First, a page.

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Showing posts from February, 2009

Equivalent fractions - a visual model of splitting the pieces further

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With learning fractions, there is always the problem of "so many rules to remember". I offer this visual method of splitting the pieces further, and using the arrow notation as a remedy; hopefully this would help fix the method in students' minds.


Making equivalent fractions is like splitting all the pieces further into a certain number of new pieces. For example, if I split all the pieces in 3/5 into three new pieces, there will be 9 pieces. And, instead of 5th parts, they will be 15th parts. If you have an image and you split even the "white pieces" into three new ones, you'll see those 15 parts. So, 3/5 = 9/15.

The arrow notation shown in the video has one arrow between the numerators and another between the denominators. It also has a little "x3" written next to it. This is to signify into how many pieces we split the existing pieces.

This notation can help students not confuse equivalent fractions with fraction multiplication. The two fracti…

New math blog carnival: Math Teachers at Play

Denise has just posted the inaugural edition of a new blog carnival: Math Teachers at Play.

According to her, it is a "collection of tips, tidbits, games, and activities for students and teachers of preK-12 mathematics."

She said she wanted to start this kind of carnival because of not finding any blog carnival that would exactly fit what she wanted: a collection of blogposts concentrating on preK-12 math and also specifically on math teaching.

I definitely can second that feeling, being in the math education field and loving even the "lowly" K-6 math. I found several nice posts in the carnival, go check it out!

A little algebra problem

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Just to "flex your algebra muscles" a bit; it's not too hard:
Raju is 19 years younger than Ram. After 5 years, their ages will be in the ratio of 2:3. Find their present ages.

Solution:

Let Raju's age be J and Ram's age be R. We can make two equations:

J + 19 = R (Raju is 19 years younger than Ram)
J + 5

R + 5
=
2

3(The ratio of (Raju's age in 5 years) to
(Ram's age in five years) is 2/3.)
We will cross-multiply the latter equation:

3(J + 5) = 2(R + 5)

At this point, one can either resolve the parenthesis, or substitute from the first equation R = J + 19 in R's place. It won't matter which you do. I'll substitute R = J + 19.

3(J + 5) = 2(J + 19 + 5) Now, add 19 + 5.

3(J + 5) = 2(J + 24) Then use distributive property.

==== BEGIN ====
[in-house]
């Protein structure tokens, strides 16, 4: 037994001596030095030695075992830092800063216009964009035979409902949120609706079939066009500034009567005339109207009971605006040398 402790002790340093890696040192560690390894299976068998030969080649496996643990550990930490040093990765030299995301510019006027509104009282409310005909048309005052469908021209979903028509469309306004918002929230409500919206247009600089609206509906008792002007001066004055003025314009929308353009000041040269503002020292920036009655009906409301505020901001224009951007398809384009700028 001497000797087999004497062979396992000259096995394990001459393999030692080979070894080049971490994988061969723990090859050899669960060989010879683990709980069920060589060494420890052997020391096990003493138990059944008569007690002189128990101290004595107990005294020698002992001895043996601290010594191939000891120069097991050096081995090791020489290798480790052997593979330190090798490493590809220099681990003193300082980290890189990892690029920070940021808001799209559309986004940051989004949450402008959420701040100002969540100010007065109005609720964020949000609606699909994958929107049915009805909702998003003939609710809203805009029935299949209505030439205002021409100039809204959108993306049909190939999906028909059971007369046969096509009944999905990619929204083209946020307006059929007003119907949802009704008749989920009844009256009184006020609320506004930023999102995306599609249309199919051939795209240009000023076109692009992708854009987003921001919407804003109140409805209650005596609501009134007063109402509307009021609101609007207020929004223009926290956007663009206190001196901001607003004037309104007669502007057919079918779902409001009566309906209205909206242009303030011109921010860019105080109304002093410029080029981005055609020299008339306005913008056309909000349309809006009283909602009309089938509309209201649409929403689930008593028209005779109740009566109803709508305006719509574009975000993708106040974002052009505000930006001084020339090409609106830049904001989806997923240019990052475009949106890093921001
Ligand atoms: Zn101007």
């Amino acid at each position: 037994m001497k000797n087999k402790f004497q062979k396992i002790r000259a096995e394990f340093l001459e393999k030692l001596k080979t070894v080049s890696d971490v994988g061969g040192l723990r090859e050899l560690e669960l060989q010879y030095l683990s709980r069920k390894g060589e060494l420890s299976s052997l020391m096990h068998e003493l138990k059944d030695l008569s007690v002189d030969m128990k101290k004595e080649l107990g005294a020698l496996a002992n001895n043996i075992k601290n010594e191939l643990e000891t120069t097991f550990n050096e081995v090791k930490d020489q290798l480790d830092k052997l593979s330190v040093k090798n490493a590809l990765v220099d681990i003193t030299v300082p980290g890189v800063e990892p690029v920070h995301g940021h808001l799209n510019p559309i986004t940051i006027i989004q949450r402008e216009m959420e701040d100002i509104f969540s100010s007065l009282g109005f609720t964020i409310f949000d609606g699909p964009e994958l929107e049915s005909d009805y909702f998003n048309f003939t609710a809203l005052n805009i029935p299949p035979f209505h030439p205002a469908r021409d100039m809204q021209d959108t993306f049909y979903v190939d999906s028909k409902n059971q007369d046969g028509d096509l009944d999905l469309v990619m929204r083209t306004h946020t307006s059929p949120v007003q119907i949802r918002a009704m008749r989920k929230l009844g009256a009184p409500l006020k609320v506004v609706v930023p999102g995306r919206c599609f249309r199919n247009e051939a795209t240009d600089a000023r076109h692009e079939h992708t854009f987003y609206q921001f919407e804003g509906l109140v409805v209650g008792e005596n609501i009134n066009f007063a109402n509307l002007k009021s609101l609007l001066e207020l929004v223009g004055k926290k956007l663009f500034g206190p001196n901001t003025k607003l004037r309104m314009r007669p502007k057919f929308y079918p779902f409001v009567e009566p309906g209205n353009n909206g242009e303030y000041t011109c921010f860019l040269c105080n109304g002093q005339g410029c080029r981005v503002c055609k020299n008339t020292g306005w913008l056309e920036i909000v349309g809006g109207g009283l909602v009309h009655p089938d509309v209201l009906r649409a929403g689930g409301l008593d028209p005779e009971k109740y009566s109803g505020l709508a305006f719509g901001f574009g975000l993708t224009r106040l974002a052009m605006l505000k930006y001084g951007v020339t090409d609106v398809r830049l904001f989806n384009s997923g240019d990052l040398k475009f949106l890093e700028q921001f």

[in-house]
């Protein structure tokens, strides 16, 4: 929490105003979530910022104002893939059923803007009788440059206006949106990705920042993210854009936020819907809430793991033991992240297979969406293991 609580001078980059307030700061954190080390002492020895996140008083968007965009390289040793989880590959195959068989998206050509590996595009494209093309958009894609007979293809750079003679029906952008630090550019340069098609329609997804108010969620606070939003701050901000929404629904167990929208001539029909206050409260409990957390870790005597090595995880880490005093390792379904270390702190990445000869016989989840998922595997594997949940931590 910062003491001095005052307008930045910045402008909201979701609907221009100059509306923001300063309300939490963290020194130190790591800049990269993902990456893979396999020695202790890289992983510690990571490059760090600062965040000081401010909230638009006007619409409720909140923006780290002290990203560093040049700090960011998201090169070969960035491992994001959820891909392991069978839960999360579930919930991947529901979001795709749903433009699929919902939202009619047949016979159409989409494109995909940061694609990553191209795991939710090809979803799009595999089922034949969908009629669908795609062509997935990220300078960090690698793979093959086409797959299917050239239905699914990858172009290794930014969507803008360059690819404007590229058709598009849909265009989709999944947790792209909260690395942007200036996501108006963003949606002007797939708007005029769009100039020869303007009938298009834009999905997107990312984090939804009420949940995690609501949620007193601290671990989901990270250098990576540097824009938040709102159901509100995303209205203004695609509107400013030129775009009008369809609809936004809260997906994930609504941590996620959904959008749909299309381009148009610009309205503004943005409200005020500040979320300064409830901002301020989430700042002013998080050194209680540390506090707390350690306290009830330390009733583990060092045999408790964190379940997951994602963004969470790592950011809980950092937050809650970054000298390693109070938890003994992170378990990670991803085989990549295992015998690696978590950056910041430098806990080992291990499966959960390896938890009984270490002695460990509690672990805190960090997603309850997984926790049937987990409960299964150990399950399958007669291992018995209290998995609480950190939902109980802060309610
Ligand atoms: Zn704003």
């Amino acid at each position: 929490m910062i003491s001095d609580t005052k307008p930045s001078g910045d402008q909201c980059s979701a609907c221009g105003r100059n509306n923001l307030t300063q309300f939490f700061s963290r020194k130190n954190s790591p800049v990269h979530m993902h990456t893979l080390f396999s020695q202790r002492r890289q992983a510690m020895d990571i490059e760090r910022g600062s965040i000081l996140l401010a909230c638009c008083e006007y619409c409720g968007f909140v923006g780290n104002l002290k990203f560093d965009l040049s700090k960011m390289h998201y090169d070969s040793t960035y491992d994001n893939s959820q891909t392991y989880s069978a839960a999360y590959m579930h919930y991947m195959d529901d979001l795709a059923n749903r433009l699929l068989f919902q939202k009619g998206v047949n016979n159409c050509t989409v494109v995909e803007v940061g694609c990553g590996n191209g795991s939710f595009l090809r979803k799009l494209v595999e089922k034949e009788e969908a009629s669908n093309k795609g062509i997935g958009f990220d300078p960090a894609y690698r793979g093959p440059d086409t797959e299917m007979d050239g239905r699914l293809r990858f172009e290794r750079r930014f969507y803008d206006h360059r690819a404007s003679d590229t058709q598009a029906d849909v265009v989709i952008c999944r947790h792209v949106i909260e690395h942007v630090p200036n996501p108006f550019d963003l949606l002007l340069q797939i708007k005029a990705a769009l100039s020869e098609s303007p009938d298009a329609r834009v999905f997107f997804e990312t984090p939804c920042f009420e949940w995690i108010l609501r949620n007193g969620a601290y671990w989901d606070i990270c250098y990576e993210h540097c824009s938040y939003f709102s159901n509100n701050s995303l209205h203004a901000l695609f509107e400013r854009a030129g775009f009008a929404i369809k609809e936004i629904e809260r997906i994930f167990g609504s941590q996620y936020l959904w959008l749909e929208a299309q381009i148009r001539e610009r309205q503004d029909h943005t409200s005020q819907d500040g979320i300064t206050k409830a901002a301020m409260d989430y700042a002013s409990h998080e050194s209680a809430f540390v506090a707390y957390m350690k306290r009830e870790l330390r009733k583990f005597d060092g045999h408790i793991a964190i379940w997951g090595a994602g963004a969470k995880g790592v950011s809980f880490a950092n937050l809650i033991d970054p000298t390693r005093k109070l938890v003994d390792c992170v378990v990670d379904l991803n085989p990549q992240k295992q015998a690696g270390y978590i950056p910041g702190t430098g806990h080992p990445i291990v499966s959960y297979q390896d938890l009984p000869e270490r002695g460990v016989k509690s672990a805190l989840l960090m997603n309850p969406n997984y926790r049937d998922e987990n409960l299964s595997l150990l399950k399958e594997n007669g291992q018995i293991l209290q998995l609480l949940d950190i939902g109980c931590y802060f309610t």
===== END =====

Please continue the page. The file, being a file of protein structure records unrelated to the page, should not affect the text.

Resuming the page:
3J + 15 = 2J + 48

J = 33.


Then check: If Raju is now 33 and Ram is 52, then in five years they will be 38 and 57. And, 38/57 = 2/3. So yes, it checks.

Love Food, Hate Waste

I'm sorry today's post is totally off topic from math, but I just feel deeply for the topic of food waste and stumbled today on a terrific website called Love Food, Hate Waste.

The UK wastes 1/3 of their food. I know USA is worse.
They have recipes categorized by the food item that needs used up; Information about food waste in the UK; Storage tips;Save time & money tips;Case studies, and more.And it's a nice looking site, enjoyable to read. Have your kids learn about this important topic as well!

Exponents and negative numbers

Why do I get a negative answer even though the exponent is even and the other exponent is odd?Doesn't the exponent being odd or even determine if the answer is negative or positive?

Here are two examples:

−(3/2)2 = −2 1/4.
−(3/2)3 = −3 3/8.
This is really a matter of notation.

We have agreed that −(3/2)2 is not the same as (-3/2)2.

If you want to calculate -3/2 to the second power, it is written so that -3/2 is inside parenthesis, like this: (-3/2)2.

The answer to this is indeed positive: it is (-3/2) × (-3/2) = 9/4 = 2 1/4.

However, if the minus sign is outside the parenthesis, it means the opposite number of whatever it's in front of.

So, −(3/2)2 means: "First calculate (3/2)2, then take the opposite of that."
First you calculate (3/2)2 = 9/4, and its opposite is -9/4.

In other words, the location of the parenthesis makes a huge difference.

With exponent 3, we get:

−(3/2)3 = −(3/2 × 3/2 × 3/2) = −27/8.

(-3/2)3 = (-3/2) × (-3/2) × (-3/2) = -27/8 or -3 3/8.

So in this case, these…

The World Math Day

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In the World Math Day, children from across the globe unite in their quest to set a world record in answering mental arithmetic questions. This event involves more than a million students from 160 countries.

Why should your or my children participate? Well, they might love being part of setting a world record! And it's just simple math questions!

Also good to know:

* The event is designed for all ages and ability levels.
* There are prizes.
* And it's FREE!

How will it work?
Simply register your kids online. The actual event will take place in real-time. Kids will answer simple arithmetic questions and play live with other students around the globe.

In 2008 more than one million children from 160 countries combined to correctly answer 182,455,169 questions. This year, they try to break this record.

World Math Day takes place on 4 March, 2009. Please register here: www.WorldMathDay.com.

The Human Calculator Scott Flansburg, the Guiness Record Holder for "Fastest Human Calculator&quo…

Multiplication tables video

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This video is about using a structured drill to learn multiplication tables. I consider "structured" drill far superior to starting kids with random drill. This kind of drill uses the structure of the table itself to help the children at first.

Once they master this, it's time to use random drills (flashcards).